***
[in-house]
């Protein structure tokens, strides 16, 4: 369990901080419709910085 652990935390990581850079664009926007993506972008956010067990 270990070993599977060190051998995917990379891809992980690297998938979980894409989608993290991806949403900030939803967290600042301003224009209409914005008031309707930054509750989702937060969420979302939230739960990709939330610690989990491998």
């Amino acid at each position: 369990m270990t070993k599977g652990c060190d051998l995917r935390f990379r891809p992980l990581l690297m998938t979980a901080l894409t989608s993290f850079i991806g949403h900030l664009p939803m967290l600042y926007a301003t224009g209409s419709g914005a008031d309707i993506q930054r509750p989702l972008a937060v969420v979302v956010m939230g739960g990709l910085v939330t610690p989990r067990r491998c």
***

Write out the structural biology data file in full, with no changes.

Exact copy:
[in-house]
């Protein structure tokens, strides 16, 4: 369990901080419709910085 652990935390990581850079664009926007993506972008956010067990 270990070993599977060190051998995917990379891809992980690297998938979980894409989608993290991806949403900030939803967290600042301003224009209409914005008031309707930054509750989702937060969420979302939230739960990709939330610690989990491998």
């Amino acid at each position: 369990m270990t070993k599977g652990c060190d051998l995917r935390f990379r891809p992980l990581l690297m998938t979980a901080l894409t989608s993290f850079i991806g949403h900030l664009p939803m967290l600042y926007a301003t224009g209409s419709g914005a008031d309707i993506q930054r509750p989702l972008a937060v969420v979302v956010m939230g739960g990709l910085v939330t610690p989990r067990r491998c």